The positive news is that the sustainability movement has been working for many years on describing and operationalizing the root causes and enablers of change to create management systems that enable feedback and identification of dependencies.
Many organizations have developed a theory of change, which sets the foundation and course for understanding and pursuing desired impacts, and related outcomes, objectives, and indicators of success.
We are already translating our understanding of root structures and holistic thinking into our organizational strategies and programs. This best practice is outlined in detail in ISEAL Alliance’s Impacts Code of Good Practice for sustainability standards organizations.
But is this enough to achieve sustainability?
This is where data governance can fuel increased value for organizations, connecting their programs, activities, and people with desired outcomes in more precise ways using data and information.
An example from sustainability standards is certification audit results and quality management practices, which are part of the broader organizational system to deliver evidence of impacts on the ground.
How can sustainability organizations do more to mimick natural systems, deepen their understanding of root causes, dependencies, and feedback using their most valuable assets?
Following the data trail through data governance practice makes it possible to use data to drive impacts. In an age of integration and search for innovative ways to address critical sustainability challenges, there is much we can learn from nature in how we manage data within our living organizations (and empower our valuable human assets in the process).
Stay tuned for more examples from sustainability efforts about how data and information can power the effectiveness of monitoring and evaluation programs.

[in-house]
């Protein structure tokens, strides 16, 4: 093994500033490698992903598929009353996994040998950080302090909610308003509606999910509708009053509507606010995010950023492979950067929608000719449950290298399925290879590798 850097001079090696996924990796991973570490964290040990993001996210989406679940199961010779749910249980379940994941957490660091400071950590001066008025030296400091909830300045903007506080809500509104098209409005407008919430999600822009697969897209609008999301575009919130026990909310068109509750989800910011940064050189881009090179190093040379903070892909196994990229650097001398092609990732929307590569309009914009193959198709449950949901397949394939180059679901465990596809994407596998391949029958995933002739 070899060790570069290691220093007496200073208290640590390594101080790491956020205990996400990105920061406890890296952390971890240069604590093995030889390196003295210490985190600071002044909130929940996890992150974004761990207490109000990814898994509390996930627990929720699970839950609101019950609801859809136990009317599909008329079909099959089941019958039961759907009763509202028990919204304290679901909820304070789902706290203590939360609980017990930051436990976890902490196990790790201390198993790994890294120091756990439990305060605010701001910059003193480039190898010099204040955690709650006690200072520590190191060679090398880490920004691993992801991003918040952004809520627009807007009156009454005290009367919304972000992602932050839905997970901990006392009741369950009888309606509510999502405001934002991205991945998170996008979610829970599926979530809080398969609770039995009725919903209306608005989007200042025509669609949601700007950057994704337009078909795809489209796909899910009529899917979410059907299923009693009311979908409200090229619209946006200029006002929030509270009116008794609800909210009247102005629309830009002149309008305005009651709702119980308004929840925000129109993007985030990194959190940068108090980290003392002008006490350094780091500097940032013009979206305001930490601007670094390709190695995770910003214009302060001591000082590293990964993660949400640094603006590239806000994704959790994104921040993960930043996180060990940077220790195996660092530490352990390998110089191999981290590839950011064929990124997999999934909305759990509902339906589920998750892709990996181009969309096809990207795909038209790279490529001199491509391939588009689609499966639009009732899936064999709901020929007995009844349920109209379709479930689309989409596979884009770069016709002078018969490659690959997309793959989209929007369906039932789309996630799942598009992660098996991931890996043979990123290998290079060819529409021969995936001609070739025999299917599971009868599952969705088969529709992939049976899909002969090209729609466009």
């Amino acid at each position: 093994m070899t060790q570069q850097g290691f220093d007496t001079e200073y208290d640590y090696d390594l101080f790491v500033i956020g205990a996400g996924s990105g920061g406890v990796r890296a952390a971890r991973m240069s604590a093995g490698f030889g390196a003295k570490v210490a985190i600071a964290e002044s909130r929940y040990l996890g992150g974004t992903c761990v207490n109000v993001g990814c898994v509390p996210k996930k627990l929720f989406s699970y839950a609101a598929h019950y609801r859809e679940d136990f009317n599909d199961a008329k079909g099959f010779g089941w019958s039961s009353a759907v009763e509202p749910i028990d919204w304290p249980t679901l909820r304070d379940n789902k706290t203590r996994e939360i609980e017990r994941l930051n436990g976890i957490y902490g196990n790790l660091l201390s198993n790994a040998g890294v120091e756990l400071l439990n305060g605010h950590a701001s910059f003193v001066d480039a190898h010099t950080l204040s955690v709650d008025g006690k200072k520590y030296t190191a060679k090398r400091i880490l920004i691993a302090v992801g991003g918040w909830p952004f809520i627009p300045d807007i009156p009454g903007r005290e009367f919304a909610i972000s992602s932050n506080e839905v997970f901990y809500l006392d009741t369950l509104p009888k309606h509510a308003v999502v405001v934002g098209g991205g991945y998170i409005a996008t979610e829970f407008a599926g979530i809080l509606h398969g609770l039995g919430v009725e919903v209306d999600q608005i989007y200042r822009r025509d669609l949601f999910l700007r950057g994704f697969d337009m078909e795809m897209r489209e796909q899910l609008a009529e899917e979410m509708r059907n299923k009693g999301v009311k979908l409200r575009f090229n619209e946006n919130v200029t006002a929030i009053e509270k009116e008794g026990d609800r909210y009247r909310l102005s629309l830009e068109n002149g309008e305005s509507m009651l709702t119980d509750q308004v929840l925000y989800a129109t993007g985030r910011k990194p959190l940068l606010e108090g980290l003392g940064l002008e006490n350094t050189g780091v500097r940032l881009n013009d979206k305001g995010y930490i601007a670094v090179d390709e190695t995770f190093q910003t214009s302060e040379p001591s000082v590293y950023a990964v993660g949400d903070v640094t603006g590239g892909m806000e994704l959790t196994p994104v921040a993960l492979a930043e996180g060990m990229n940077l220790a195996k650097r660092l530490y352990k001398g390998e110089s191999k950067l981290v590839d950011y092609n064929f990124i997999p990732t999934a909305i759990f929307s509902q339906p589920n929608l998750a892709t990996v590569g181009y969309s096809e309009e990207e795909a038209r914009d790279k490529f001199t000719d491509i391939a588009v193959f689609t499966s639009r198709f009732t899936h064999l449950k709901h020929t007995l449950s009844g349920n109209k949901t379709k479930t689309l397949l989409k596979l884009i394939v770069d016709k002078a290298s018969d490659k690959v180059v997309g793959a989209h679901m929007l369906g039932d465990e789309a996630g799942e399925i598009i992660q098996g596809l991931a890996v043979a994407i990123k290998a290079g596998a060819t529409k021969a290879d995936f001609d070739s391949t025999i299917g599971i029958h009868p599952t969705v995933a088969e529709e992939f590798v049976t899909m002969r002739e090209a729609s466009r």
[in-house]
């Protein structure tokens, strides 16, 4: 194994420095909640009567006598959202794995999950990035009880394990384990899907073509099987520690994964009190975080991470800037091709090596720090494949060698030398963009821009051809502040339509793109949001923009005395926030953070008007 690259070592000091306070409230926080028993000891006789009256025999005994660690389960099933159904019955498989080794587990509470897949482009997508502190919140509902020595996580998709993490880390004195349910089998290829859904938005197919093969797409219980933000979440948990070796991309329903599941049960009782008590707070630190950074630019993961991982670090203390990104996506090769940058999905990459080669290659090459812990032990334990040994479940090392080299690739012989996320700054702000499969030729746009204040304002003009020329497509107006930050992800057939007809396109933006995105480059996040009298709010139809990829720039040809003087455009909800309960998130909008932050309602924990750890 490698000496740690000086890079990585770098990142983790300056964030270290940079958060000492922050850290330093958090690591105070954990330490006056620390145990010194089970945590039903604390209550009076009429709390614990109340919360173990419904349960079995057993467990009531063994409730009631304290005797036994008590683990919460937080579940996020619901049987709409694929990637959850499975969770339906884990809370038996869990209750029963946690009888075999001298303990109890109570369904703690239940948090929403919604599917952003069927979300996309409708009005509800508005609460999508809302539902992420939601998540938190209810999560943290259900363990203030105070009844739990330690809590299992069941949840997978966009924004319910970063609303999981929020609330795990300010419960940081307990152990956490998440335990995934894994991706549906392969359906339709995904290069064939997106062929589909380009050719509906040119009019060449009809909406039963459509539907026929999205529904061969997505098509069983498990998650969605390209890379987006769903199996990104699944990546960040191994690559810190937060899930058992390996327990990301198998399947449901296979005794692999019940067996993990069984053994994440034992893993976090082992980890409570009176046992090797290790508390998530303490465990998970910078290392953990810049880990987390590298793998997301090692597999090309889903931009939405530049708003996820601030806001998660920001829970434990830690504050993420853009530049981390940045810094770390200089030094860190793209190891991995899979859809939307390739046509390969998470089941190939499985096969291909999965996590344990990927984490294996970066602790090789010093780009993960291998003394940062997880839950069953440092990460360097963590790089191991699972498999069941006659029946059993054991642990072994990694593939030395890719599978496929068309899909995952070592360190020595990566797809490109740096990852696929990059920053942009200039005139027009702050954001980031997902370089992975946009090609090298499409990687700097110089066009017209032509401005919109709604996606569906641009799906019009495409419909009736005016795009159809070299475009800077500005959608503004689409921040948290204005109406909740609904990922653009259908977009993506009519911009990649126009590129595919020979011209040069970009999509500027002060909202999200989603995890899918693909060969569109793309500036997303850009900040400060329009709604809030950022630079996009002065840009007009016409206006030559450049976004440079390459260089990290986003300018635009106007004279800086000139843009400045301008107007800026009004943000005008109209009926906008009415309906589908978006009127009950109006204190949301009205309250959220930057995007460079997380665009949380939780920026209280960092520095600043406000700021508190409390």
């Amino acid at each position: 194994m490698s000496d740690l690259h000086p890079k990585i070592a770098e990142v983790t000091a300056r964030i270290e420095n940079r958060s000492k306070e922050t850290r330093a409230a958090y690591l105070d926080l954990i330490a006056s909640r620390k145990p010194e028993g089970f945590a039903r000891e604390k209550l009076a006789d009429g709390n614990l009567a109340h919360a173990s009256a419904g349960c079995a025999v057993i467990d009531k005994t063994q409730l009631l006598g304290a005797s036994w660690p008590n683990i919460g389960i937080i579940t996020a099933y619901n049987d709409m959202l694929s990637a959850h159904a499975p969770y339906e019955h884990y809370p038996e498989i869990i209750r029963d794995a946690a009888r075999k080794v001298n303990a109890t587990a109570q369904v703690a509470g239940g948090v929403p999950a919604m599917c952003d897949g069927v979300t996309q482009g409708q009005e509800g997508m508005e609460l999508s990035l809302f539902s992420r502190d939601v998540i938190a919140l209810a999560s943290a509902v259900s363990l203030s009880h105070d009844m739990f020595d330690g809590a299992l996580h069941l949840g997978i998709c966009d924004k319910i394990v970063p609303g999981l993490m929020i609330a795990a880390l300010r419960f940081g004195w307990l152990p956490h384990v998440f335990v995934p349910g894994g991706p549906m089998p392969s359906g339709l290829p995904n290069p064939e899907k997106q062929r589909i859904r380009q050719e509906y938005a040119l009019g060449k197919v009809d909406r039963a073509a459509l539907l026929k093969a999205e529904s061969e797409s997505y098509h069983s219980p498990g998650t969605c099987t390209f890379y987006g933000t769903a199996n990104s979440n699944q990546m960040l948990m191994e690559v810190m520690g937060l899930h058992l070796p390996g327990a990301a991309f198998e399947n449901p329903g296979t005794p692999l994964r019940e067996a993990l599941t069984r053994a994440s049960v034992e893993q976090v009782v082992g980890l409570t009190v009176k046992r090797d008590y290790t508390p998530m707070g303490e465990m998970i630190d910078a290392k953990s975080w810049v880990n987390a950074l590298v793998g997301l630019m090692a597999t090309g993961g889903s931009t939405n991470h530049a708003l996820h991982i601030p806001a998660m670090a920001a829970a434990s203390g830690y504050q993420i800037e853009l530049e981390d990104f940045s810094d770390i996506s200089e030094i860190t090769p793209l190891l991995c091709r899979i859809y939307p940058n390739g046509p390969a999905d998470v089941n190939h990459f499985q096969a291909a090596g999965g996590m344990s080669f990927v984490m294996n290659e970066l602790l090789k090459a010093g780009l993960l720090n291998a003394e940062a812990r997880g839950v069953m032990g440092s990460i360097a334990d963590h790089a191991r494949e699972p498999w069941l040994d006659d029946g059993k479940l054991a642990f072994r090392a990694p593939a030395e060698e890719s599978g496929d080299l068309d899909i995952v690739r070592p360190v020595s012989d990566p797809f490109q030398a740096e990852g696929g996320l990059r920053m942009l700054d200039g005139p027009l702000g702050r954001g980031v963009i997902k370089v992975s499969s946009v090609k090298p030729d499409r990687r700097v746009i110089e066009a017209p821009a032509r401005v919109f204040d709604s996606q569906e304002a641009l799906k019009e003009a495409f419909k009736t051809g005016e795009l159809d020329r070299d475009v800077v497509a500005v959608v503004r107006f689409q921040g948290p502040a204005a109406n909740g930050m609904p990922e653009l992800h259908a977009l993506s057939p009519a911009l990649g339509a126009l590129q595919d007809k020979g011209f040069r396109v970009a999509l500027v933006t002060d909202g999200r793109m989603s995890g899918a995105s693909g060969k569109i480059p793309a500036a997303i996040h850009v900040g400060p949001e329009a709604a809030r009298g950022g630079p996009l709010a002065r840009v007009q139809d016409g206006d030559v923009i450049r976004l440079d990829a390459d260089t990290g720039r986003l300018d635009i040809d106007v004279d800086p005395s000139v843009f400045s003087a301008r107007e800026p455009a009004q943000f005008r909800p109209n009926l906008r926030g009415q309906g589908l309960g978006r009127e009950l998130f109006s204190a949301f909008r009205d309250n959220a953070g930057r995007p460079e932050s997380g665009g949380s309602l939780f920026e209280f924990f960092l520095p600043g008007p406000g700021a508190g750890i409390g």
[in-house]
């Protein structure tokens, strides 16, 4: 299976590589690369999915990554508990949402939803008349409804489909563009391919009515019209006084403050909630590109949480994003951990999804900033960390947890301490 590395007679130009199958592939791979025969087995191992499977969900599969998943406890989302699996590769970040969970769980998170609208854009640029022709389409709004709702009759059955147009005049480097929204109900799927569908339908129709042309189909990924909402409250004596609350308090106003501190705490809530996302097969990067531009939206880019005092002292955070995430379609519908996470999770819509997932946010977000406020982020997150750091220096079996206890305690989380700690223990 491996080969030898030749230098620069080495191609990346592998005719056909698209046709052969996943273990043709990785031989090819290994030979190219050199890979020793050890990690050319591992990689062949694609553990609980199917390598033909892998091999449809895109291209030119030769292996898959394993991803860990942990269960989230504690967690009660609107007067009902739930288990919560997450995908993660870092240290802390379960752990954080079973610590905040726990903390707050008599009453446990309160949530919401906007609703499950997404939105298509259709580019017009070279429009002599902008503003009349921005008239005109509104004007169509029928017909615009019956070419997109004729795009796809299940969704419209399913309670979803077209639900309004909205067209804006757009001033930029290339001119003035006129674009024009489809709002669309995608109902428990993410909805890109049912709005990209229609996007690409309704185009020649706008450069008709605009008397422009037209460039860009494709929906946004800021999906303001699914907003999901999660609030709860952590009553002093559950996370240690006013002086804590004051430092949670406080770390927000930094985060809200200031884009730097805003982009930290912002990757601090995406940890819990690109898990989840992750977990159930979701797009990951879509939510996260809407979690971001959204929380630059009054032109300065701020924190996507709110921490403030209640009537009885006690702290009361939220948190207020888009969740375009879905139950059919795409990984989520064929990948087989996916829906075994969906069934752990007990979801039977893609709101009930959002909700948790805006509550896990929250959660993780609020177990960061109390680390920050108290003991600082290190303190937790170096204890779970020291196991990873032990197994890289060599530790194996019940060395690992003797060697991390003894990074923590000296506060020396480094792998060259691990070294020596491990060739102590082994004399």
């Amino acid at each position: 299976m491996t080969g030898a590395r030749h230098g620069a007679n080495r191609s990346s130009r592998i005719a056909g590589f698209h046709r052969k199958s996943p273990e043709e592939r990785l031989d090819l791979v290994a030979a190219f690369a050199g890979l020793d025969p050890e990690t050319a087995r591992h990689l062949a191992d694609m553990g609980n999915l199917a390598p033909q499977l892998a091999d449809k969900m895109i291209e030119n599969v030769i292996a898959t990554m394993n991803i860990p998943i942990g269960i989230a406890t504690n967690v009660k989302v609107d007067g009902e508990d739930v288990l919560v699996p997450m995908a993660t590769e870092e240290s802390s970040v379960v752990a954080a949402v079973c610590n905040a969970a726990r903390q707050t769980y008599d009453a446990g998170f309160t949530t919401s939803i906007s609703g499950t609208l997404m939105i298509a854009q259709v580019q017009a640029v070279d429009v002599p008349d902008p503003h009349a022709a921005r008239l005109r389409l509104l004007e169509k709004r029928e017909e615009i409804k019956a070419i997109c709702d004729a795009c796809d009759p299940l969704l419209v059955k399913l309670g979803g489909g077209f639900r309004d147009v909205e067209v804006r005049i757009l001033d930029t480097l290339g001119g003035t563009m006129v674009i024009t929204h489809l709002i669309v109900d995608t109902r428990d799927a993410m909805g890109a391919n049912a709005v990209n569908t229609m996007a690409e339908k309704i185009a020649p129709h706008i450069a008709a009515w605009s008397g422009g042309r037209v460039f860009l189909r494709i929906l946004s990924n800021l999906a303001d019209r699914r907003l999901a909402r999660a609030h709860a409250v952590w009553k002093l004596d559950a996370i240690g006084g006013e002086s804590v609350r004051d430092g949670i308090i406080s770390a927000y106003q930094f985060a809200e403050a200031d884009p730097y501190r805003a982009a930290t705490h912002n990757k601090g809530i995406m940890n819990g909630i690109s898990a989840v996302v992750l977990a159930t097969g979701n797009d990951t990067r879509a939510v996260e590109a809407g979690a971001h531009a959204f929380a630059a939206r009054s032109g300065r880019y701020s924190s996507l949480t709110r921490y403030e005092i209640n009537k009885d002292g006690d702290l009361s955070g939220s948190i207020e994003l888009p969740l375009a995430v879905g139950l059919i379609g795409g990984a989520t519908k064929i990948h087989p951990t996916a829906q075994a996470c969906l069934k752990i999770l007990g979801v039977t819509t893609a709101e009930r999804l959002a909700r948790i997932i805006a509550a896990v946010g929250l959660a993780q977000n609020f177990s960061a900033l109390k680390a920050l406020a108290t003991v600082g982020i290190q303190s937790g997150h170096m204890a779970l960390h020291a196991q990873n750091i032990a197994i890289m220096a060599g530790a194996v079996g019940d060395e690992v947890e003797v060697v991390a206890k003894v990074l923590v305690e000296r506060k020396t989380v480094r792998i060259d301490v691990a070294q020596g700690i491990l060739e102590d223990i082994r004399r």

Inspiration: Feedback and natural systems
- Peter Wohlleben’s book on The Hidden Life of Trees describes the cooperative, distributive, and interconnected nature of trees. Do these dynamics sound familiar within your organizational context?
When trees grow together, nutrients and water can be optimally divided among them all so that each tree can grow into the best tree it can be. If you “help” individual trees by getting rid of their supposed competition, the remaining trees are bereft. They send messages out to their neighbors in vain, because nothing remains but stumps. Every tree now muddles along on its own, giving rise to great differences in productivity. Some individuals photosynthesize like mad until sugar positively bubbles along their trunk. As a result, they are fit and grow better, but they aren’t particularly long-lived. This is because a tree can be only as strong as the forest that surrounds it. And there are now a lot of losers in the forest. Weaker members, who would once have been supported by the stronger ones, suddenly fall behind. Whether the reason for their decline is their location and lack of nutrients, a passing malaise, or genetic makeup, they now fall prey to insects and fungi.
Source: Preserving the Wilderness
2. Laura Storm is a sustainability leader who recently co-authored a book with Giles Hutchins called Regenerative leadership: The DNA of like-affirming 21st century organizations.
Written by leadership and sustainability experts, the book provides an exciting and comprehensive framework for building regenerative life-affirming businesses. It offers a multitude of business cases, fascinating examples from nature’s living systems, insights from the front-line pioneers and tools and techniques for leaders to succeed and thrive in the 21st century. Read more from Giles Hutchins about addressing the root causes of sustainability challenges.